you figure in a home . commercial hydronic you either have an automatric water feeder maintaining a pressure (usually 10-12 PSI).. and then have an expansion tank that when good will be partially full exerting some pressure on the system as well..



in a bus when its cold the coolant system goes negative.. and i have to wonder if the automatic air bleeder would suck air in if the continuous water column is lost..
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Old 09-09-2022, 07:11 PM   #30
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Quote:
Originally Posted by Jolly Roger bus 223 View Post
yes i had a brain fart.
automatic air vent.
can and will work for your system.
you could probably make one.
its nothing more then a ball that is held up by liquid pressure and once enough air gathers up the ball/BB drops to get rid of the air.
under the hood not an issue.
sorry i had work and bus stuff at the same time?
but yes a pump can go anywhere as long as it moves the fluid.
many engineers will debate that and some have put them in the wrong places.
now back to work stuff in my head? sorry.
i do water for a living.
a bus opinion is just an opinion?

pump placement is design dependent.. for instance in my bus, I valve off ONE of the valves going to the engine and leave the other open.. my heaters are 1 inch in parallel with my rear heater being biased so it restrcits partially the flow at the rear creating pressure differential for flow through other heaters.. in this case i have a booster pump that is Inside the main valves so coolant can circle around inside the bus without the engine involved.. the factory boost pump is under the hood on the engine side of the valves...



when driving you run the engine pump. when parked you run the inside pump (and the webasto)..
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Old 09-09-2022, 07:35 PM   #31
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my idea was only my work and yes more closed loop system.
open loop stuff i have different parts.
maybe a manual vent valve to get the air out of the system might me better?
dont know its not mine?
and you are correct on negative systems but in my opinion why would a system go under negative pressure if it was properly maintained?
yes positive and negative on a pump but in a complete system with no leaks?
a coolant pump flow is a coolant pump flow.
yes the coolant pump is a branch from the motor/engine water pump and dash heat but it is auxiliary? now i am just rambling?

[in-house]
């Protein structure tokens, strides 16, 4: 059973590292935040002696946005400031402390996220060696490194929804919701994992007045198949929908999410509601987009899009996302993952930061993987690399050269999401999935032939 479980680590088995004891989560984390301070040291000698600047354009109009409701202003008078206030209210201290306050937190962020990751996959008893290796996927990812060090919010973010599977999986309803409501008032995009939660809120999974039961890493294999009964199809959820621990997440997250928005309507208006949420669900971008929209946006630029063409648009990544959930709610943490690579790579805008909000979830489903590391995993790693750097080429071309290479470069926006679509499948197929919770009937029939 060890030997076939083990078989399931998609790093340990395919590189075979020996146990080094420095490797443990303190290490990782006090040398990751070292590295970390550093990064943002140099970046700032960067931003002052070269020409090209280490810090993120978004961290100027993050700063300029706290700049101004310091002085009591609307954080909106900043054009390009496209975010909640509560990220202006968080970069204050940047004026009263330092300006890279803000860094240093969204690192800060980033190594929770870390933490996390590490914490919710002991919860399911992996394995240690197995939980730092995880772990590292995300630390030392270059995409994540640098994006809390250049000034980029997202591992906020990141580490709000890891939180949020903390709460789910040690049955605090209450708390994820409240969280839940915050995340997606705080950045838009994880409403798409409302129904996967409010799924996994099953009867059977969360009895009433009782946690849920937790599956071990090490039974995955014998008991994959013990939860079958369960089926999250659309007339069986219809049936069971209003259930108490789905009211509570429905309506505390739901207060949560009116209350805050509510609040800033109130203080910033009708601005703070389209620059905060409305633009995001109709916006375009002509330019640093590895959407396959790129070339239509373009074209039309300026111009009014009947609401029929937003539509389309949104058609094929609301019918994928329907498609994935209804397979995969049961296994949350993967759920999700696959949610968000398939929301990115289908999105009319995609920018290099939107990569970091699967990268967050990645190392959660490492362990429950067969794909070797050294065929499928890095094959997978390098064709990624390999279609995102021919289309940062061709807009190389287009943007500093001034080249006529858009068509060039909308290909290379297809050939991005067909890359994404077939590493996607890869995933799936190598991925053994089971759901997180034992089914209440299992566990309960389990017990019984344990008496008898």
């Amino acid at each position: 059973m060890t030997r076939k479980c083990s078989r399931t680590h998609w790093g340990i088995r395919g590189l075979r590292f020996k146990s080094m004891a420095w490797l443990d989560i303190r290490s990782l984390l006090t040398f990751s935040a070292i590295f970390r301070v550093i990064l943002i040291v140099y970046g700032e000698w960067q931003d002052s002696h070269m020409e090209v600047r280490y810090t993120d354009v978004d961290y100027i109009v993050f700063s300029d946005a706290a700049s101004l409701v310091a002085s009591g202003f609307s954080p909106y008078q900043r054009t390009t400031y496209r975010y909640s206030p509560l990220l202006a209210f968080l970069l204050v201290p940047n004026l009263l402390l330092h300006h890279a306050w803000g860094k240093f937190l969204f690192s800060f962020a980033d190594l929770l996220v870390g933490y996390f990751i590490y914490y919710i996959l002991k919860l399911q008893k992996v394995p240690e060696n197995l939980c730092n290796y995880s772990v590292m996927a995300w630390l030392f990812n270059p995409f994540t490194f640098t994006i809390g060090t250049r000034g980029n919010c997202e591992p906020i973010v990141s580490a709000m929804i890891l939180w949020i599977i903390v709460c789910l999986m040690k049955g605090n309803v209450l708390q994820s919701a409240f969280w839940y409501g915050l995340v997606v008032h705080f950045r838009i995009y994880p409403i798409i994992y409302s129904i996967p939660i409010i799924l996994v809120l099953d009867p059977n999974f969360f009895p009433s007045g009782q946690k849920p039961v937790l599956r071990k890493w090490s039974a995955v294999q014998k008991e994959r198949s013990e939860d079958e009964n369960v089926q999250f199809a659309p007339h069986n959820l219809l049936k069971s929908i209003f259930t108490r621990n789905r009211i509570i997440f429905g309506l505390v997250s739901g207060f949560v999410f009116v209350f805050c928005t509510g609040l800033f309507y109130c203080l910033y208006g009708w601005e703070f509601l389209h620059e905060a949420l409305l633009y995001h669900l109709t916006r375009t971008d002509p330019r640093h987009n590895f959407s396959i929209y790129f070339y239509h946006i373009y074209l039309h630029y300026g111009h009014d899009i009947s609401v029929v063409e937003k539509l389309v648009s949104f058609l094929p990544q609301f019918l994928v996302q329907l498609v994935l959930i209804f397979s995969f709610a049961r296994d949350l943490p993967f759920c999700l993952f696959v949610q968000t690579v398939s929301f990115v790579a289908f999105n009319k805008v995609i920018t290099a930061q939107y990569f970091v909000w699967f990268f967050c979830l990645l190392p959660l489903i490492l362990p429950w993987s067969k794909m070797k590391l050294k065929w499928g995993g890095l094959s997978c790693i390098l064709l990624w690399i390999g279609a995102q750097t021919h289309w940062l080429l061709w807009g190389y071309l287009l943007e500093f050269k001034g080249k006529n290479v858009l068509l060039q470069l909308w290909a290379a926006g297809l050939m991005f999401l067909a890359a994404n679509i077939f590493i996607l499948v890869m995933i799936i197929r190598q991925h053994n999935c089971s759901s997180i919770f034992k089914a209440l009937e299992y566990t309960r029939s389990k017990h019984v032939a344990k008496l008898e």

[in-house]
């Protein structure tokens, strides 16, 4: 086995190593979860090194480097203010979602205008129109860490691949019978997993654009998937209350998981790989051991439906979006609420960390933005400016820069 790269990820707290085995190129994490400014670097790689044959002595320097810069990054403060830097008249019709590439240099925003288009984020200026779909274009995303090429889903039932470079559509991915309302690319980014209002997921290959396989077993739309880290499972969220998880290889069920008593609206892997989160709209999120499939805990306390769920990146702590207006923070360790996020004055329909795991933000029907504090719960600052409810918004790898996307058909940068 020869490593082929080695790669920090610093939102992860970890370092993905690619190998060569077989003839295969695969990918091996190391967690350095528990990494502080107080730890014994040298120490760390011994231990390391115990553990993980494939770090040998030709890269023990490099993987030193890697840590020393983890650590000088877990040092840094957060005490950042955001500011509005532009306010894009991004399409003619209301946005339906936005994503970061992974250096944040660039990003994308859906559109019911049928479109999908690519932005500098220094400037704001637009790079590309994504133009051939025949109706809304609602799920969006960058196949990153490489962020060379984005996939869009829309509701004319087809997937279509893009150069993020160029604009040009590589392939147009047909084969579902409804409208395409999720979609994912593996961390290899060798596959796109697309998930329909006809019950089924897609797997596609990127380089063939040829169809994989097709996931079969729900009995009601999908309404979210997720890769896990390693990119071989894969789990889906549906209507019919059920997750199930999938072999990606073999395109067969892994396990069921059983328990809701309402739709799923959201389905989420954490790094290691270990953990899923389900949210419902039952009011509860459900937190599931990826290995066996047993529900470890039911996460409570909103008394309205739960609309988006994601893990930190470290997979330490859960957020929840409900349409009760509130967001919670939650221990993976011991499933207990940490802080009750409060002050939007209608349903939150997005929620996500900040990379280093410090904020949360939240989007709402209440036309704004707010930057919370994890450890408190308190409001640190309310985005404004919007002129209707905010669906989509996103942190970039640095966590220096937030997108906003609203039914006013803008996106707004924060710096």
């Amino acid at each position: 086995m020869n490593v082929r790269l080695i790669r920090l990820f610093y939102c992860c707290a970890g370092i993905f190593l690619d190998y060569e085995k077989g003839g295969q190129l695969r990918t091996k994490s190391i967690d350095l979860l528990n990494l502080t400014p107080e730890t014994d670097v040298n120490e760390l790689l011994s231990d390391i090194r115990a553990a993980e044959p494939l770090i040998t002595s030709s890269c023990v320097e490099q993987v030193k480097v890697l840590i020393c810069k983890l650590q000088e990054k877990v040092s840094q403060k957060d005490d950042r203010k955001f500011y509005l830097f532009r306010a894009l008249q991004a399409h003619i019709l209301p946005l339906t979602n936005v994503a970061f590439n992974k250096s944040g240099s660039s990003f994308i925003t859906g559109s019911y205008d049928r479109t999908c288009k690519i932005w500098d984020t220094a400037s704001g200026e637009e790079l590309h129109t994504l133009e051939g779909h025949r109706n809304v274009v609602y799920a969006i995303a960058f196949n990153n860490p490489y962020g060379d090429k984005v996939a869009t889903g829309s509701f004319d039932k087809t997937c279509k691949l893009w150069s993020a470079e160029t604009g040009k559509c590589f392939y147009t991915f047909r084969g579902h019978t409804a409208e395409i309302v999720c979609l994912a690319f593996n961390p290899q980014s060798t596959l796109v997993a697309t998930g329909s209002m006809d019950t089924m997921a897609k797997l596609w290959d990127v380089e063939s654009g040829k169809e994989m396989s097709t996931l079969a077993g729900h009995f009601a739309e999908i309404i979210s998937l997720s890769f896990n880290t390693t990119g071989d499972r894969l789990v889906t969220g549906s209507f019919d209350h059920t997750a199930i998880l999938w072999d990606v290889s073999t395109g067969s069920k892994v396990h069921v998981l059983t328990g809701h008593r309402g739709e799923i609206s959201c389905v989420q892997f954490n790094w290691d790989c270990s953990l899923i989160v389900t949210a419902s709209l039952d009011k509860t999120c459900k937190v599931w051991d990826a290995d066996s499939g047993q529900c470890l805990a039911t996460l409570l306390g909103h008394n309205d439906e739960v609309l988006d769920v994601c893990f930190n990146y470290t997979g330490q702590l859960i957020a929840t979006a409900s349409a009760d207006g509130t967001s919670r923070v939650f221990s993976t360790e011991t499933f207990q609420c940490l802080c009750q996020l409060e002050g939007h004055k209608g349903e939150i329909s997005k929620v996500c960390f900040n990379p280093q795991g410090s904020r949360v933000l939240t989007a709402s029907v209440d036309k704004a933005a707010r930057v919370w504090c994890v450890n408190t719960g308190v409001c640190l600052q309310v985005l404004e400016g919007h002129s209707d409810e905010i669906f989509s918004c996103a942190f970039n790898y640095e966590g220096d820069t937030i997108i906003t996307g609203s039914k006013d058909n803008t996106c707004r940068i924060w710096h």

i dont want to mix someone up between building coils and bus coils.
i love my VAV boxes over VRF stuff mr. chris.
LG sucks and i like mitsubishi.
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Old 09-09-2022, 07:52 PM   #32
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i think it would work on his system to get rid of the air better than guessing if you have an air pocket and having to open a manual valve?
there is a place and purpose for manual valves when you know what you are looking at just like pressure guages and P/T plugs.
but he can always pull and plug the air vent when he is comfortable with the lack of air in his system.
sorry work stuff in my head verse bus stuff?
but his catch can also has this purpose if he has one?
gotta quit taking a break from working and going to skoolie?
sorry ladies and gents.
sorry to the OP.
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Old 09-09-2022, 08:11 PM   #33
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I'm getting here a little late and I just skimmed most of the posts. My hydronic has been working quite well for over 8 years. Here are some random thoughts.
My heat system uses an Espar Hydronic 12 which keeps the water temp in the main loop at 160 F. I have a manifold in the main loop with 4 branches for each of the 4 rooms. The thermostat in each room controls a pump in each loop. There is also a small heat exchanger with fan in each room.
The main loop has a plate type heat exchanger to warm the engine. I'm using a marine water heater with a built in heat exchanger also in the main loop. The water heater also has a 120VAC element for use in the summer. The whole system is built with a expansion tank, like an automotive cooling system, and uses a 15 psi automotive radiator cap.
There are three types of water separated by use of the heat exchanger. Engine cooling (poison), heating system (not poison) and domestic hot water. There would have to be failure in two heat exchangers for engine coolant to make it's way to the domestic hot water.
If the engine is running I have heat and domestic hot water,
If the boiler is on for heat I have domestic hot water and the engine is warm.
Some random thoughts.
I'm not sure 90 in the floor is warm enough.
Put in more bleeds than you think is necessary.
Make sure you have a pressure relief valve in the domestic hot water.
Engine water temp has been no problem in any of the PEX.
I see no reason to use valves to isolate the engine, it MIGHT make boiler fuel consumption higher but I wouldn't think it would be much.
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Old 09-09-2022, 08:36 PM   #34
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Quote:
Originally Posted by Jolly Roger bus 223 View Post
my idea was only my work and yes more closed loop system.
open loop stuff i have different parts.
maybe a manual vent valve to get the air out of the system might me better?
dont know its not mine?
and you are correct on negative systems but in my opinion why would a system go under negative pressure if it was properly maintained?
yes positive and negative on a pump but in a complete system with no leaks?
a coolant pump flow is a coolant pump flow.
yes the coolant pump is a branch from the motor/engine water pump and dash heat but it is auxiliary? now i am just rambling?
i dont want to mix someone up between building coils and bus coils.